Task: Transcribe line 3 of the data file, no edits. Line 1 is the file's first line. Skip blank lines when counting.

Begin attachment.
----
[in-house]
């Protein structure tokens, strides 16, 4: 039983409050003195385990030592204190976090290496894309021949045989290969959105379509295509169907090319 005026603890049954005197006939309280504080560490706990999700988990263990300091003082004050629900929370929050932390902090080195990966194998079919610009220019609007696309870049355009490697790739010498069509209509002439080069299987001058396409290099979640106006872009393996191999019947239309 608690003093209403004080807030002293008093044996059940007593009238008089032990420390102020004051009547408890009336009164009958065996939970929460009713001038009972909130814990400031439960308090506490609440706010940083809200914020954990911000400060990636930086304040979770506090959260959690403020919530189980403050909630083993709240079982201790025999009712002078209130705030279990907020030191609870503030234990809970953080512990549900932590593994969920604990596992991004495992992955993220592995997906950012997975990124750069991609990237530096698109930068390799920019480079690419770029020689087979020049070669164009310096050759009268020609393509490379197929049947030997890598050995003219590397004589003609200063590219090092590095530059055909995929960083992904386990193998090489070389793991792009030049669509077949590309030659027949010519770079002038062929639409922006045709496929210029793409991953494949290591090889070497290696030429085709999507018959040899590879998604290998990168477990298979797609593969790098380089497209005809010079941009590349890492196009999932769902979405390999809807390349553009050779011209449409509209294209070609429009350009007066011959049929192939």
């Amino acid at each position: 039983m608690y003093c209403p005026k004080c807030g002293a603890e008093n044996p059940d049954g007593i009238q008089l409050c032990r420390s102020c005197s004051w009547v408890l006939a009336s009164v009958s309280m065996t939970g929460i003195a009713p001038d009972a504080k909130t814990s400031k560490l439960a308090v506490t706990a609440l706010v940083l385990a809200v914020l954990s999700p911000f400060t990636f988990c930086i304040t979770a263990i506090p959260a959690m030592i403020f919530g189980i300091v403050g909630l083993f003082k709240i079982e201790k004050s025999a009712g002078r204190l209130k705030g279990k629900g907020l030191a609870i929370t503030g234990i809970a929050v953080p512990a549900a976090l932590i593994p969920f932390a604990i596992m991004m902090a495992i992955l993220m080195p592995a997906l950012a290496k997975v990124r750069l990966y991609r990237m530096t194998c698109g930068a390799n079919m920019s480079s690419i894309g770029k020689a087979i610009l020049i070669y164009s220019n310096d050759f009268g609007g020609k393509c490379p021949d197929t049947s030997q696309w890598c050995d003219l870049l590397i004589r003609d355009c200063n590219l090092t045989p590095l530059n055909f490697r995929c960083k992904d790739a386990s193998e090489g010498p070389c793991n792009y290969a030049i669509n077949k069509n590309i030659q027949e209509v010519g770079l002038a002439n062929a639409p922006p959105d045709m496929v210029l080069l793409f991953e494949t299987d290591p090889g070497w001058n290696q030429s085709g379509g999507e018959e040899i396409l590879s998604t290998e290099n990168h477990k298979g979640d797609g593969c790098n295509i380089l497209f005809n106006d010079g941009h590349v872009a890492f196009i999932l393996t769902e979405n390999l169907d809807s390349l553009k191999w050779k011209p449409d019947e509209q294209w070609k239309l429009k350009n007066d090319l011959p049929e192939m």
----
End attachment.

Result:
């Amino acid at each position: 039983m608690y003093c209403p005026k004080c807030g002293a603890e008093n044996p059940d049954g007593i009238q008089l409050c032990r420390s102020c005197s004051w009547v408890l006939a009336s009164v009958s309280m065996t939970g929460i003195a009713p001038d009972a504080k909130t814990s400031k560490l439960a308090v506490t706990a609440l706010v940083l385990a809200v914020l954990s999700p911000f400060t990636f988990c930086i304040t979770a263990i506090p959260a959690m030592i403020f919530g189980i300091v403050g909630l083993f003082k709240i079982e201790k004050s025999a009712g002078r204190l209130k705030g279990k629900g907020l030191a609870i929370t503030g234990i809970a929050v953080p512990a549900a976090l932590i593994p969920f932390a604990i596992m991004m902090a495992i992955l993220m080195p592995a997906l950012a290496k997975v990124r750069l990966y991609r990237m530096t194998c698109g930068a390799n079919m920019s480079s690419i894309g770029k020689a087979i610009l020049i070669y164009s220019n310096d050759f009268g609007g020609k393509c490379p021949d197929t049947s030997q696309w890598c050995d003219l870049l590397i004589r003609d355009c200063n590219l090092t045989p590095l530059n055909f490697r995929c960083k992904d790739a386990s193998e090489g010498p070389c793991n792009y290969a030049i669509n077949k069509n590309i030659q027949e209509v010519g770079l002038a002439n062929a639409p922006p959105d045709m496929v210029l080069l793409f991953e494949t299987d290591p090889g070497w001058n290696q030429s085709g379509g999507e018959e040899i396409l590879s998604t290998e290099n990168h477990k298979g979640d797609g593969c790098n295509i380089l497209f005809n106006d010079g941009h590349v872009a890492f196009i999932l393996t769902e979405n390999l169907d809807s390349l553009k191999w050779k011209p449409d019947e509209q294209w070609k239309l429009k350009n007066d090319l011959p049929e192939m």